The NRA is coming, folks. It will have your tax dollars or your submission to its pro-gun agenda — and, by God, maybe it will have both.
Here’s what the bill does: It discourages Pennsylvania cities and municipalities from passing gun laws that are more restrictive than state-level gun laws, or from keeping such laws that are already on the books.
Here’s how the bill does that: It lets people sue Pennsylvania cities and municipalities with those too-restrictive gun ordinances.
And here’s who can sue: Gun owners — as well as any “membership organization” whose members are gun owners in compliance with state law, whether or not those members have actually run afoul of the local laws or not, or whether they even care or not.
That’s right: “Membership organization.” While the definition could, I suppose, technically apply to the Boy Scouts, we all know what House Bill 1243 really means: It gives the NRA the right to sue Pennsylvania’s cities and municipalities.
Which means that even if nobody in Philadelphia dislikes or considers themselves adversely affected by the city’s gun laws, that’s OK: The NRA can sue — and it can win without having to show that anybody actually had their rights violated.
That’s astonishing. It’s appalling. And it’s also utterly unsurprising. The NRA doesn’t just represent our fellow citizens anymore: Under this legislation, it effectively becomes one of those fellow citizens.
“It creates standing (for the NRA) where there was none,” Shira Goodman, executive director of Philadelphia-based CeaseFirePA, told Bloomberg. “This is a special gift to the NRA from the legislature. Now you have a deep pocket that can sue little towns and boroughs.”
Nonprofit agencies sue government agencies all the time. But they don’t do it on their own. The ACLU, for example, is currently suing Philadelphia because police keep arresting and interfering with people taking pictures of cops — taking those pictures is supposed to be protected under the law. But the ACLU always sues on behalf of an injured party — somebody who actually got arrested for taking pictures, say. Under the new bill, the NRA doesn’t have to find a plaintiff to testify to wrongdoing — all it has to do is look at a city’s laws and decide it doesn’t like the cut of the city’s gib. That’s a rare privilege, one that the NRA hasn’t demonstrated it deserves.
That “corporations are people, my friend” attitude is annoying enough. (Corporations have the rights of political expression and religion, these days, but rarely ever the responsibilities of a flesh-and-blood citizen; this is just another example of that awful trend) It is much worse, though, when married to the NRA’s sensibilities.
I get that the Second Amendment guarantees the right to bear arms. But there are subsets of people that we as a society have decided are largely exempt from those guarantees — the mentally ill, for example, and ex-cons, usually. Many law-abiding gun owners can agree with those restrictions!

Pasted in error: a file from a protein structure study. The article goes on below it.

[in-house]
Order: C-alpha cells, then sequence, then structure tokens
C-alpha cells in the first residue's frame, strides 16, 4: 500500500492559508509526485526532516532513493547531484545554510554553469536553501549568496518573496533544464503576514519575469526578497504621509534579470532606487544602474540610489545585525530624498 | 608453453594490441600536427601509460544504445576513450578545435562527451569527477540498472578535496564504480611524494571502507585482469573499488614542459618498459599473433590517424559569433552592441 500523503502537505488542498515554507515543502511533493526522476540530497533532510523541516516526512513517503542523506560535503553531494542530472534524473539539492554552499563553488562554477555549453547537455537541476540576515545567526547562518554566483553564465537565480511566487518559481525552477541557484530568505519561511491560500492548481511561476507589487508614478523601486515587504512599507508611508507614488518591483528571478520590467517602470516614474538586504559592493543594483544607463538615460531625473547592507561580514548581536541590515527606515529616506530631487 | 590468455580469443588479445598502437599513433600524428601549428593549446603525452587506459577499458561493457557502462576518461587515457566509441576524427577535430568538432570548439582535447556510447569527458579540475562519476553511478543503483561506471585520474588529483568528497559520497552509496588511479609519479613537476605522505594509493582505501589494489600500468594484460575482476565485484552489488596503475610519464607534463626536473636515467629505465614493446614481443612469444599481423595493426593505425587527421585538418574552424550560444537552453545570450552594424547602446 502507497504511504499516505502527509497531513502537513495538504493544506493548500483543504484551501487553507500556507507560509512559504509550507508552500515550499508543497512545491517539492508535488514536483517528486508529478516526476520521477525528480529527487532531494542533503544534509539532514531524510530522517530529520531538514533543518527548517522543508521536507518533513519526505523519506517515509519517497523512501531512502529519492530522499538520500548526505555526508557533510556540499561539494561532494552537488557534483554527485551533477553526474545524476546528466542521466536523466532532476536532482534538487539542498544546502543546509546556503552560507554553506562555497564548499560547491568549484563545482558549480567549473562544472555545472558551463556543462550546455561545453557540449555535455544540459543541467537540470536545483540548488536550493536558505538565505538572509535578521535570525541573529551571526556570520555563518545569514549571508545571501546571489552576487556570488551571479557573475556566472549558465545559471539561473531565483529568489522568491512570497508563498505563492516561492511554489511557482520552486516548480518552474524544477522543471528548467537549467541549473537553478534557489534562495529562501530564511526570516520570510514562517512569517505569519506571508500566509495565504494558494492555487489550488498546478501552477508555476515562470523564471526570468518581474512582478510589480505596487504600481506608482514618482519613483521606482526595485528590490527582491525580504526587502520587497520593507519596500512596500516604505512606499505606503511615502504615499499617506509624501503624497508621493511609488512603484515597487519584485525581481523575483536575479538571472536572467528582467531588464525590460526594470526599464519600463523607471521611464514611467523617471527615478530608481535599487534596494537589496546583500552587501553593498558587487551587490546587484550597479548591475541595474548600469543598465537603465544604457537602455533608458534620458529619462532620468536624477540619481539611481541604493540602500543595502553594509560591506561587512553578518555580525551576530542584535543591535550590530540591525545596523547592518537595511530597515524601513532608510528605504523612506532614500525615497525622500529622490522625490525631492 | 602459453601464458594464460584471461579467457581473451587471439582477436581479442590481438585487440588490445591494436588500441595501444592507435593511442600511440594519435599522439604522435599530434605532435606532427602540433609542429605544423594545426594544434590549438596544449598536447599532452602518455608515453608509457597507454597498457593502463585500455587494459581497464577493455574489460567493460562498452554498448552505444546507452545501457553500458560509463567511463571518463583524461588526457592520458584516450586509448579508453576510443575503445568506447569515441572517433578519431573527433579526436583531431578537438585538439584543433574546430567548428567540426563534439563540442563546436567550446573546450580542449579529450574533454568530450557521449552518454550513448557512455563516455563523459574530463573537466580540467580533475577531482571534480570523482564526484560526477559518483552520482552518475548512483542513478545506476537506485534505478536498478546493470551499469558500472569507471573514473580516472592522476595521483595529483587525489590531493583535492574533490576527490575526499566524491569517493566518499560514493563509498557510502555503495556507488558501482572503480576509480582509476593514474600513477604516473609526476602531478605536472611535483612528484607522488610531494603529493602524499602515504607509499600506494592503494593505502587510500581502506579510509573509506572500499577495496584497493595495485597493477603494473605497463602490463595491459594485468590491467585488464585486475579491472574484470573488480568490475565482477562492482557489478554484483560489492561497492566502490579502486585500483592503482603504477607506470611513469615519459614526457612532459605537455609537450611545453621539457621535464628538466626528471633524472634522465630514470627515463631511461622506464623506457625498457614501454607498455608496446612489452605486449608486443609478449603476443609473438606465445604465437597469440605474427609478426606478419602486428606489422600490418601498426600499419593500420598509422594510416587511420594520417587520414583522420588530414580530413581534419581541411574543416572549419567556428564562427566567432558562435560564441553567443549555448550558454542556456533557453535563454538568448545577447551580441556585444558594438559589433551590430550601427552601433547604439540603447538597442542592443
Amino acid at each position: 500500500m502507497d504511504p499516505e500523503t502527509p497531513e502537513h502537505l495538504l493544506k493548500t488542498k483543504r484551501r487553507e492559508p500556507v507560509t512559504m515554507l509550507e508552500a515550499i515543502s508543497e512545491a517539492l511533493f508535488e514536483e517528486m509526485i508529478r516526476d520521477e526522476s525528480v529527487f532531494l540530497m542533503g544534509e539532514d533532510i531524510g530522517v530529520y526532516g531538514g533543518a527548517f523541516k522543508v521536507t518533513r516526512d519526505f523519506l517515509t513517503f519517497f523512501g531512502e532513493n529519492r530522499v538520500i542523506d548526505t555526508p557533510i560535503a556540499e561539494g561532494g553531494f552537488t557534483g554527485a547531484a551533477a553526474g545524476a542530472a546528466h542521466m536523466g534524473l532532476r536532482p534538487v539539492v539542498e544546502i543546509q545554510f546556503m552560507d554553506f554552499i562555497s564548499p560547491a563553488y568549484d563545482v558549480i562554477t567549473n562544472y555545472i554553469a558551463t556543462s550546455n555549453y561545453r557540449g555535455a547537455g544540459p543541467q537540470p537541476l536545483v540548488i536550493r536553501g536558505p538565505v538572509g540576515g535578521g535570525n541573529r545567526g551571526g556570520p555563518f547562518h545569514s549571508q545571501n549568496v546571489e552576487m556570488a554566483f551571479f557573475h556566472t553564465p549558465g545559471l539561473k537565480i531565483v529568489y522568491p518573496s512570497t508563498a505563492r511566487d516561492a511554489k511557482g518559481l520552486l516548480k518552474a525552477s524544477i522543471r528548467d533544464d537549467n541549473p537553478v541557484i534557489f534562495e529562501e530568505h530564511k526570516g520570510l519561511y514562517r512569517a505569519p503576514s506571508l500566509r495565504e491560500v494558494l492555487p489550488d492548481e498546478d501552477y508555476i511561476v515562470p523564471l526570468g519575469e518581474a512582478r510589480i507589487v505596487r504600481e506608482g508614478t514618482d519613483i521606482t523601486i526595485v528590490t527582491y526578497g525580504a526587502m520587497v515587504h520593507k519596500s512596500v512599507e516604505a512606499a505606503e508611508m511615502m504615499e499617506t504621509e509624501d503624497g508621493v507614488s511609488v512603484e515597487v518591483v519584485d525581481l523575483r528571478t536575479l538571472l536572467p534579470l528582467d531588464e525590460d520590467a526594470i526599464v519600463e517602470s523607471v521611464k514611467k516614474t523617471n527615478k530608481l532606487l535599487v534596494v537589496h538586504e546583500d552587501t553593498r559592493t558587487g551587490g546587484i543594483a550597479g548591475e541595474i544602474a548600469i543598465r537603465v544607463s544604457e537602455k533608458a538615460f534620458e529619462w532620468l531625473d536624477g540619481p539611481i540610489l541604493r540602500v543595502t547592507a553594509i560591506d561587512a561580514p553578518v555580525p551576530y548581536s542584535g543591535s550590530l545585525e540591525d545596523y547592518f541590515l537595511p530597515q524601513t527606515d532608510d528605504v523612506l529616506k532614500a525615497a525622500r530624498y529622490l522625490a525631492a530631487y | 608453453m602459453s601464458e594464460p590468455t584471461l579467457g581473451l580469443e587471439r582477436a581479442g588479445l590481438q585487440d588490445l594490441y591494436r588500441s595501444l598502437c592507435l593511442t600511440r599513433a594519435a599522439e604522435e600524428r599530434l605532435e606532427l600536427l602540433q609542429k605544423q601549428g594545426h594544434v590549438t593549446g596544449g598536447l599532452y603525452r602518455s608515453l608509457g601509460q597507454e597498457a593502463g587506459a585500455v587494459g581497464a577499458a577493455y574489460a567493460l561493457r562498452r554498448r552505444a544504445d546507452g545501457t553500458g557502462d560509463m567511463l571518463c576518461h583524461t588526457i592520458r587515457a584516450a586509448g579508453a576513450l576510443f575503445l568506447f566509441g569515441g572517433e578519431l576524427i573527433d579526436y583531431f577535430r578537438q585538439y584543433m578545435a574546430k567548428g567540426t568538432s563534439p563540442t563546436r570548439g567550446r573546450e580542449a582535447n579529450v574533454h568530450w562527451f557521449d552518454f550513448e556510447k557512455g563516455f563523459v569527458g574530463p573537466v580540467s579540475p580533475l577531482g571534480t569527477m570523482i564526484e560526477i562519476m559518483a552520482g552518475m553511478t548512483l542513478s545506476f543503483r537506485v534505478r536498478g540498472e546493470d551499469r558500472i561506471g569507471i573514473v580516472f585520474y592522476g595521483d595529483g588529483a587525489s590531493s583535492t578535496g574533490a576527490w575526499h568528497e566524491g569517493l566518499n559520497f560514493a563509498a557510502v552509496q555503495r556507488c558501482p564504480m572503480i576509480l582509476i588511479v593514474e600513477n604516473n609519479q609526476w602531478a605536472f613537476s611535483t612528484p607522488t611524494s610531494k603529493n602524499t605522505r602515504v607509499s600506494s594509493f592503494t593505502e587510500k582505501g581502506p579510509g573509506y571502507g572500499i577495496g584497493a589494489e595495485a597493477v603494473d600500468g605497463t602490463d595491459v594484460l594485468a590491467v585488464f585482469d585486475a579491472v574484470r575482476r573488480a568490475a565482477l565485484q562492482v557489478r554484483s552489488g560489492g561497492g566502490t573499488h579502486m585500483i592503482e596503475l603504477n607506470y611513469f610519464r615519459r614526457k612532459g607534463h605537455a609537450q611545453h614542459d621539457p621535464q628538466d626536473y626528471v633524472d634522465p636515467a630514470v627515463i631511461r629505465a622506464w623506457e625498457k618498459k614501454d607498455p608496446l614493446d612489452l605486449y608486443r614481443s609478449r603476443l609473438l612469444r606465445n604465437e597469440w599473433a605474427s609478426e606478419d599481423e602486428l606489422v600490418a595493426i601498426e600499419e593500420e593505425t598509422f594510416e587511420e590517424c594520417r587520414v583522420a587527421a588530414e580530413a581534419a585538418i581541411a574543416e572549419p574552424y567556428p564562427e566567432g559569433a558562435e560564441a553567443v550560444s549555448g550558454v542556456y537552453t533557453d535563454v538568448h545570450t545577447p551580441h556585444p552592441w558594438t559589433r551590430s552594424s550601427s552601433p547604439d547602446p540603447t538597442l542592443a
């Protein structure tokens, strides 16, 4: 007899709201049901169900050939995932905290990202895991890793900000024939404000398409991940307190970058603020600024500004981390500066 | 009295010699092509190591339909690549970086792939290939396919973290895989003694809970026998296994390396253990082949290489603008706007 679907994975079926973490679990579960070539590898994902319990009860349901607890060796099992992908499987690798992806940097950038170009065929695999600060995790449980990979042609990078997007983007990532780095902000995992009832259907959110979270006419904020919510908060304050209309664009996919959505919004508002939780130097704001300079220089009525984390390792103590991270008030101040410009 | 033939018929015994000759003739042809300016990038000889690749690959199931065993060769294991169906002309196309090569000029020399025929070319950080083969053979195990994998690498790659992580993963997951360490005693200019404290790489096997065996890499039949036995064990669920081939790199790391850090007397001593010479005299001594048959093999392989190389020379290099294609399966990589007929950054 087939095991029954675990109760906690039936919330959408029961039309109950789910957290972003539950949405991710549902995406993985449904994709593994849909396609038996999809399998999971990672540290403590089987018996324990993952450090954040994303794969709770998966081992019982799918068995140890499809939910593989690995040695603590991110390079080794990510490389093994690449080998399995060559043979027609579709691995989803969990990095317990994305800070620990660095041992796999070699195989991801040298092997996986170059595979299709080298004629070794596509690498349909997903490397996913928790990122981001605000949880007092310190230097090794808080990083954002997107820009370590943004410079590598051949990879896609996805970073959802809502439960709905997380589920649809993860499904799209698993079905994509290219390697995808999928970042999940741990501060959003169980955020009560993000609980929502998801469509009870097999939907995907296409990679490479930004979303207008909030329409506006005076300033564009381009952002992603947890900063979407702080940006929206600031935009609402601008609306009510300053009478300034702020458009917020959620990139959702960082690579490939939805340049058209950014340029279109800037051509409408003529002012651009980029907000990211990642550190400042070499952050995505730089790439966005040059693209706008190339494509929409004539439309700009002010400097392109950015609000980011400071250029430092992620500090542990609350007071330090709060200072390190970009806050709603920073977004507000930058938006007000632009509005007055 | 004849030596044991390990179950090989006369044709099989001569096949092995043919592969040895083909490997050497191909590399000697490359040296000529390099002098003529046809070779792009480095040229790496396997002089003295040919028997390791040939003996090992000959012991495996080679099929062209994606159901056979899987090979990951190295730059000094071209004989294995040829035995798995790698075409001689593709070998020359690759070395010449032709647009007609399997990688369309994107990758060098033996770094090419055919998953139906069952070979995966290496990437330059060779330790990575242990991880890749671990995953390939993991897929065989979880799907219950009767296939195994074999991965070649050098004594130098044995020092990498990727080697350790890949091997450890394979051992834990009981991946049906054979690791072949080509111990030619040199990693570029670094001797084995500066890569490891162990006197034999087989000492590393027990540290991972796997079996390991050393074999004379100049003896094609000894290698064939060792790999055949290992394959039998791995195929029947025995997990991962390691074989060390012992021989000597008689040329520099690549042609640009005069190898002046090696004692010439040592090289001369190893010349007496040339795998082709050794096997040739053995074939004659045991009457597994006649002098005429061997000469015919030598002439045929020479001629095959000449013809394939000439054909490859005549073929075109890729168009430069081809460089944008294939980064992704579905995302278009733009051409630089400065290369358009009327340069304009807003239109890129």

That leads to one example of an area where state gun law isn’t restrictive enough, and Pennsylvania cities have had to step in. As Rep. Dan Frankel said on the House floor the other night, some of those cities have passed laws that require gun owners to report to police when a firearm is lost or stolen from them. It’s a useful tool in helping law enforcement trace (and even prevent) the use of firearms in deadly crimes.
That’s not a requirement that remotely infringes on the right to bear a firearm — it just demands a tiny bit of responsibility in return. But the NRA opposes such requirements, and so does the Pennsylvania Legislature. Under House Bill 1243, the NRA could sue cities that are trying to protect their citizens with that tiny, commonsense piece of law.
If the bill passes into law — Gov. Corbett has said he will sign it — the Legislature will prove one thing with certainty: Its allegiances are to the NRA and not to its own constituents.
Those constituents, remember, are the same voters who elect the city councils and other local boards that have adopted the ordinances the NRA seeks to overturn. If those voters wanted different laws, they could’ve elected officials who wanted them changed. They didn’t. Which is why the NRA is using state legislation to work its will at the local level.
There’s still time for the Pennsylvania Senate to veer from this path. The NRA, in fact, has helpfully published a list of Senate Judiciary Committee members and their contact information — there’s no reason you can’t use the list, too, if you’re opposed to this bill.
And you should be. You can support gun rights and still see this bill as a dramatic and dangerous overreach by the National Rifle Association. The good news? It’s not too late to stop it. Otherwise, the NRA will have your tax dollars and your city’s submission.
Follow @JoelMMathis on Twitter.